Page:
While male deer are called bucks, the females are known as does, and they are distinct both physically and behaviorally. Does live differently than males do, and they take a more hands-on approach to parenting their young, known as fawns. Without the care and attention of a doe, a fawn may not survive, demonstrating how important the nurturing characteristics of this animal are.
The exact physical characteristics of any deer, male or female, depend on the species. For example, the white-tail deer -- the smallest type of North American deer -- sports a distinct tail that is brown on top and white on the bottom, along with a coat that changes colors along with the seasons. What sets the doe apart from the buck, however, are the antlers. Bucks grow antlers made of living tissue, which they shed one a year. Does, on the other hand, do not grow antlers.
Life in Groups
While bucks typically live alone until the mating season begins, does are more social creatures. They frequently live and travel in groups -- if the doe gave birth following the previous mating season, she travels with her young. Otherwise, she travels with other does. Does in the group look out for one another -- for example, a white-tail doe sensing danger will flee the area with the white of her tail exposed, serving as a silent warning signal to the others.
During the late-autumn mating season, or rut, does are approached by bucks, who come out of their solitary travels in search of partners. The female is passive during the mating process, waiting as bucks spar with their antlers to determine who gets to mate with which females. One impregnated, the doe carries her young for about seven months, after which she gives birth to one to four fawns.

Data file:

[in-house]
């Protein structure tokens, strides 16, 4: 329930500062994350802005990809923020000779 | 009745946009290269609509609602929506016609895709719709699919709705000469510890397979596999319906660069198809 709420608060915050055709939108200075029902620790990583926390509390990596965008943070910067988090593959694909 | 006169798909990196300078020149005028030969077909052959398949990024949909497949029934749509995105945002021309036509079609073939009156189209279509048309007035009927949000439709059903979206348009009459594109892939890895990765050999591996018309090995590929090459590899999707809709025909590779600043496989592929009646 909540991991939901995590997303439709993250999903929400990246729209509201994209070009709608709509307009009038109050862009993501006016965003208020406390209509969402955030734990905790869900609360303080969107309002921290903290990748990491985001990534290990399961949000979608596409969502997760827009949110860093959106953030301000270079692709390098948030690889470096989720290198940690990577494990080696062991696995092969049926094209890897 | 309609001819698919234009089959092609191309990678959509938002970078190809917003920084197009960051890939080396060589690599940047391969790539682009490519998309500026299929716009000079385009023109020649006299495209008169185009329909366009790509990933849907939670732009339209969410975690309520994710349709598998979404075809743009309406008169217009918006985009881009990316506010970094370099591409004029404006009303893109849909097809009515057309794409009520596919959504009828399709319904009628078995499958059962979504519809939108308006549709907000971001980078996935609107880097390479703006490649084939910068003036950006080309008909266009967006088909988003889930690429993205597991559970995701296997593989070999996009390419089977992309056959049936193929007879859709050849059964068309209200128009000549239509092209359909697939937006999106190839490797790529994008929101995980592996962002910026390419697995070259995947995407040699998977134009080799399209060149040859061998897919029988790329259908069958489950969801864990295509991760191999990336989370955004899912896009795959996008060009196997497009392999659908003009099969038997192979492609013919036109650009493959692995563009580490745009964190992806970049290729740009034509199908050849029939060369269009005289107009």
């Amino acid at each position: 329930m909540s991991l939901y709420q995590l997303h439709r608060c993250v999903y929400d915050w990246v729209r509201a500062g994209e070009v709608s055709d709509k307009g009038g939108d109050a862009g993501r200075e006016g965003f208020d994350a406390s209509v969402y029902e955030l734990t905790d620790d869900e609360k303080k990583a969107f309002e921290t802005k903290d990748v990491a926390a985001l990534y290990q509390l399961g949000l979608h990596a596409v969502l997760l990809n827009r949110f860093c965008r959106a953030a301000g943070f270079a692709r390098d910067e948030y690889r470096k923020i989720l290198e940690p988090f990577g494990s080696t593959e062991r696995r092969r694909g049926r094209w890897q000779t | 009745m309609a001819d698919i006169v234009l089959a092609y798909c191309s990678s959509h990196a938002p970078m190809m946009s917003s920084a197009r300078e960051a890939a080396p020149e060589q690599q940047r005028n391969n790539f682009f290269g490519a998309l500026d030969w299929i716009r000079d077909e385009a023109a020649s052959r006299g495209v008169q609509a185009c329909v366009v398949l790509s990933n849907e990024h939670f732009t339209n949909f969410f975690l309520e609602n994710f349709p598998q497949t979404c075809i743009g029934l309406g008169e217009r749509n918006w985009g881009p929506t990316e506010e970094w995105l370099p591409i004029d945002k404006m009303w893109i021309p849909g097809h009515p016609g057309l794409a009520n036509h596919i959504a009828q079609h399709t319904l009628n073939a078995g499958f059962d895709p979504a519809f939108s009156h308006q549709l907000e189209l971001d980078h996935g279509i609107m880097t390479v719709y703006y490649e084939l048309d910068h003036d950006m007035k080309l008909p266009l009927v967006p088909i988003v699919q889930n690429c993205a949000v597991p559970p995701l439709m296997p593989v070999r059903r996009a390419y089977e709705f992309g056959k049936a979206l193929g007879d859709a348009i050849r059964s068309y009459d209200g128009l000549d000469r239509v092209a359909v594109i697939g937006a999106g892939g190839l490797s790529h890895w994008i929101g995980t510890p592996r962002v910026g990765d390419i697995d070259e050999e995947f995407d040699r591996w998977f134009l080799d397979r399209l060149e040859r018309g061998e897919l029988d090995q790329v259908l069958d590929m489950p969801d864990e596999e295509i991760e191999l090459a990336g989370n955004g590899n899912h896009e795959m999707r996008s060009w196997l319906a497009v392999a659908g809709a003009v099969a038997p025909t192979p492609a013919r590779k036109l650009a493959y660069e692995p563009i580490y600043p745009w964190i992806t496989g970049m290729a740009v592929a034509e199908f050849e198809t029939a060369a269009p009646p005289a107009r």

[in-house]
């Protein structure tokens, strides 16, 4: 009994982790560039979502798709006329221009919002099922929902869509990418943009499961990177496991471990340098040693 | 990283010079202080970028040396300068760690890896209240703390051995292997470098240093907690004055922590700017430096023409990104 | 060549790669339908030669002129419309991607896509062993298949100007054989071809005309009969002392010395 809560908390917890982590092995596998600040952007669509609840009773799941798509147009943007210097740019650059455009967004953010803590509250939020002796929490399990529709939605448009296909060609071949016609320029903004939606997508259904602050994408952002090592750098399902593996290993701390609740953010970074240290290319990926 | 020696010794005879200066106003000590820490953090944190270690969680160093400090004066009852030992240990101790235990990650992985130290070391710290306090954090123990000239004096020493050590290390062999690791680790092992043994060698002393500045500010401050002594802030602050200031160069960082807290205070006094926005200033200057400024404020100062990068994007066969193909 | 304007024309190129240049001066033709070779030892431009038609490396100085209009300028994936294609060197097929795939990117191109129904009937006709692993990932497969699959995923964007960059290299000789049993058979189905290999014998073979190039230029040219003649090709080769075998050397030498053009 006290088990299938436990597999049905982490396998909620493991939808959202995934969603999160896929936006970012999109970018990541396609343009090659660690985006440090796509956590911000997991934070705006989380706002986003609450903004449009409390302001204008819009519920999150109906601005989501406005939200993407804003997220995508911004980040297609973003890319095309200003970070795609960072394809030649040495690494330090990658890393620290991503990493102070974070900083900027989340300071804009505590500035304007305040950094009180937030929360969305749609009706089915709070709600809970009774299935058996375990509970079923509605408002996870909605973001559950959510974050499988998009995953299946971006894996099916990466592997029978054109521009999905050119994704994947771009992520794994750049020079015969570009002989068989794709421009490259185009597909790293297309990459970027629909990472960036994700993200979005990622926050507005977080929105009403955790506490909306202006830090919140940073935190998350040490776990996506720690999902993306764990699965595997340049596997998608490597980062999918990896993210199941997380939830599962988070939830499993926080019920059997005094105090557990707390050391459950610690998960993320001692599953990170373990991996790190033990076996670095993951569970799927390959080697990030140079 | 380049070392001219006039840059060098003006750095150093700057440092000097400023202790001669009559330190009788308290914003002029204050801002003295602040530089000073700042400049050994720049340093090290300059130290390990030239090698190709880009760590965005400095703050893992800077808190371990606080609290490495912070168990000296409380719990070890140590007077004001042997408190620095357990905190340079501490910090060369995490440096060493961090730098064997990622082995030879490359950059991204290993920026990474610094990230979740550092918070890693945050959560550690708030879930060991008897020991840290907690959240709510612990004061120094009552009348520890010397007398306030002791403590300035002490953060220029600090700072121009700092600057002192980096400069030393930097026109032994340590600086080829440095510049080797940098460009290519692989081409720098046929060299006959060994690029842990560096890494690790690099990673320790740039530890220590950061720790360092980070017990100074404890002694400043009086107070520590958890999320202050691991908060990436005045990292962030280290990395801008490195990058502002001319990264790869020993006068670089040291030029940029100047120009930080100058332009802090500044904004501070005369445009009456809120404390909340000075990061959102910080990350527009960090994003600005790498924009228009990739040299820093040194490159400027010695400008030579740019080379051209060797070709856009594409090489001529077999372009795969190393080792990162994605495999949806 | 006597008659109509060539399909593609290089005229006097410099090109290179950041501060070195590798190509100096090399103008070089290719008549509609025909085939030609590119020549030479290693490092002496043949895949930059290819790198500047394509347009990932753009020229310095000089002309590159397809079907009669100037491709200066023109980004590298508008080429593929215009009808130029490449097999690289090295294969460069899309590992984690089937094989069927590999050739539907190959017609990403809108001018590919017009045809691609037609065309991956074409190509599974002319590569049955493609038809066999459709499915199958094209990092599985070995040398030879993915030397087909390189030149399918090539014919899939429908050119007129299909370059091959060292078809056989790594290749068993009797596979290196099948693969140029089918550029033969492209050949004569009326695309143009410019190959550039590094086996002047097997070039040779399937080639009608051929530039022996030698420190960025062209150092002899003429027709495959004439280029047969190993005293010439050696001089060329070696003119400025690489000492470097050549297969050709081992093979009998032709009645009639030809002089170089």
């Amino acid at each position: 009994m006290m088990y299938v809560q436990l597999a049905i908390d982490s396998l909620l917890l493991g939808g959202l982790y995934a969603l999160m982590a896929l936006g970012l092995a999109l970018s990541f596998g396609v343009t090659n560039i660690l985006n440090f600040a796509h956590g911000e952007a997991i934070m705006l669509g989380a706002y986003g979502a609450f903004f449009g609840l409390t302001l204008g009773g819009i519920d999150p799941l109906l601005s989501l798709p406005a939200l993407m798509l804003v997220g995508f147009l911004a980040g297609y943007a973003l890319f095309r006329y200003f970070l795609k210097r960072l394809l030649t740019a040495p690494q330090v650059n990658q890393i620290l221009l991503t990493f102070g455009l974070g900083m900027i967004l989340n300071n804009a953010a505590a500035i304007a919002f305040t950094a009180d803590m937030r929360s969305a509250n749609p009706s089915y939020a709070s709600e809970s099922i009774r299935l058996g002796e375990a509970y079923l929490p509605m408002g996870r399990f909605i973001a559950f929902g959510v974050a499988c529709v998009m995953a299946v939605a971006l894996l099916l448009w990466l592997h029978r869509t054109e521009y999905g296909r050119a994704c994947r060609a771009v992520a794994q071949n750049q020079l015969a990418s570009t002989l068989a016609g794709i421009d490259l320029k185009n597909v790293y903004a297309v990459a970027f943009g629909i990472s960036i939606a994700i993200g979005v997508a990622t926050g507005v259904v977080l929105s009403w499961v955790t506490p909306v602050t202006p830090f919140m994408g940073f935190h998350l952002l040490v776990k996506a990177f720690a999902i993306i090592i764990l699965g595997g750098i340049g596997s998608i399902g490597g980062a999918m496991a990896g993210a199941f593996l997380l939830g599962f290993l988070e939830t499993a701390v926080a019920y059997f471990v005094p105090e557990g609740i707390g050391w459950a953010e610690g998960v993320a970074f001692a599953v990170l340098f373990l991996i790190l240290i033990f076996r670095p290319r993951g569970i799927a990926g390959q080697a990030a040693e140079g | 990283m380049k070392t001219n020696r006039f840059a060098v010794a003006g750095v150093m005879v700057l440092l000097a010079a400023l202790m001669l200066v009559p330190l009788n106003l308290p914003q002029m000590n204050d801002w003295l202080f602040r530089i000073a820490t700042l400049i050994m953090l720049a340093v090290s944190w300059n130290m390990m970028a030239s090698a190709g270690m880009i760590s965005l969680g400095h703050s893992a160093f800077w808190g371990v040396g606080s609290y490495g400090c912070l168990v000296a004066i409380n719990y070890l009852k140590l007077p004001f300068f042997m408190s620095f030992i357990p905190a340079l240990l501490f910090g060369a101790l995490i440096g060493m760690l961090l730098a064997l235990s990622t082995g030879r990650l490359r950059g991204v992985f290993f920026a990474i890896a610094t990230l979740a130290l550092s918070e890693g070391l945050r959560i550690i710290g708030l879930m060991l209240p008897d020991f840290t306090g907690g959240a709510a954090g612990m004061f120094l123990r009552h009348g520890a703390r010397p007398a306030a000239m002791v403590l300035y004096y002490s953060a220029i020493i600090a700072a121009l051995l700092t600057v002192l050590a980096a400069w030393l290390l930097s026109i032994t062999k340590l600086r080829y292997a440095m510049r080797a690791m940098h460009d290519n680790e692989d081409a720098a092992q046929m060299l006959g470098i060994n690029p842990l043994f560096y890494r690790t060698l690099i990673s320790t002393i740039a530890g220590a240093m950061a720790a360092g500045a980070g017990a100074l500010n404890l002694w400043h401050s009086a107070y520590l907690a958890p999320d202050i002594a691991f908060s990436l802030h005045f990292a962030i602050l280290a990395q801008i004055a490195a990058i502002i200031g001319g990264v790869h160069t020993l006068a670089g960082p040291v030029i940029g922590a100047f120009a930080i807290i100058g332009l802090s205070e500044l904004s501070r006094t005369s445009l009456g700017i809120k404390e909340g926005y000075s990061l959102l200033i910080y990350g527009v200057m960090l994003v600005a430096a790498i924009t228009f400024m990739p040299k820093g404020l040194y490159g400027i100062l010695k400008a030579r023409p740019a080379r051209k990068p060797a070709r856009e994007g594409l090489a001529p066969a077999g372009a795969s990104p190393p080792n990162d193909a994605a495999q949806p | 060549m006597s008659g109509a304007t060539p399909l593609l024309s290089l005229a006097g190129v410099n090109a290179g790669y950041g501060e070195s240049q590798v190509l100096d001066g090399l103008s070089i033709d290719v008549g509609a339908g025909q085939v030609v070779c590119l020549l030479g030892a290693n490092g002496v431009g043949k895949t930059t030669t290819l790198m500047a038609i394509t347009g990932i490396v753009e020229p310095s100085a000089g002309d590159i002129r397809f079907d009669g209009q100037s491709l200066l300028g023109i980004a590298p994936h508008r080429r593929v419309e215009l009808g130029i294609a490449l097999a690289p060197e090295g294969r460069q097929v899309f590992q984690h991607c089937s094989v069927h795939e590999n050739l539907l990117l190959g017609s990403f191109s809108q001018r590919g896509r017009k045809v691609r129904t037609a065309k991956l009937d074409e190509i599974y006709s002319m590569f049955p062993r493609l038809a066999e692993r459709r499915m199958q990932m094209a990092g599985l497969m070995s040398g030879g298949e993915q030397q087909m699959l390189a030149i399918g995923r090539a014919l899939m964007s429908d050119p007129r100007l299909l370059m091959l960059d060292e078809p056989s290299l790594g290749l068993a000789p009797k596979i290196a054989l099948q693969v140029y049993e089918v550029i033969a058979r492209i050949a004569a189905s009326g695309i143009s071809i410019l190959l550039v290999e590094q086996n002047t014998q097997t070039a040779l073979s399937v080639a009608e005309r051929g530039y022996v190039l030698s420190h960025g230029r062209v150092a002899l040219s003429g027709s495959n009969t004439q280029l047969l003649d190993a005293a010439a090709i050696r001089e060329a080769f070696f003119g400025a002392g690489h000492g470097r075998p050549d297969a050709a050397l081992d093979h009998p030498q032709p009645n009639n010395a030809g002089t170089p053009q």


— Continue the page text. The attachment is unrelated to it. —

Species and Sizes
Deers come in more than one species, and while their sizes can vary considerably depending on the species, the doe is generally smaller than the buck. In white-tailed deer, for example, the doe may be only negligibly smaller than the buck -- does of this species can weigh as much as 140 pounds, while bucks can weigh as little as 150 pounds.
In other species, the size difference is more dramatic. In the Columbian black-tail deer or the Rocky Mountain mule deer, for example, the doe can be less than half the size of the buck.
According to the Washington Department of Fish & Wildlife, most deer -- does and bucks alike -- don't live more than five years, and very few live more than 10 years. A doe reproduces regularly throughout her life, though. She can start reproducing at the age of 1 and will continue giving birth to one or several fawns once a year. A doe and her fawns develop a close relationship until the young are weaned, an approximately three-month period characterized by careful protection from predators. The fawns spend most of that time hiding in the woods or brush, visited by the mother for feedings three or four times daily.
Because deer are generally killed by predators, the elements or human interference more than old age, the doe still has reproductive potential at the time of her death.
- Norcross Wildlife Foundation: General Facts: Whitetail Deer
- National Geographic: White-Tailed Deer
- State of Connecticut Department of Energy & Environmental Protection: White-Tailed Deer
- Maryland Department of Natural Resources: Deer Fawn - FAQ
- Washington Department of Fish & Wildlife: Living with Wildlife: Deer
- Virginia Department of Game and Inland Fisheries: The Buck Stops Here
Tom Ryan is a freelance writer, editor and English tutor. He graduated from the University of Pittsburgh with a degree in English writing, and has also worked as an arts and entertainment reporter with "The Pitt News" and a public relations and advertising copywriter with the Carnegie Library of Pittsburgh.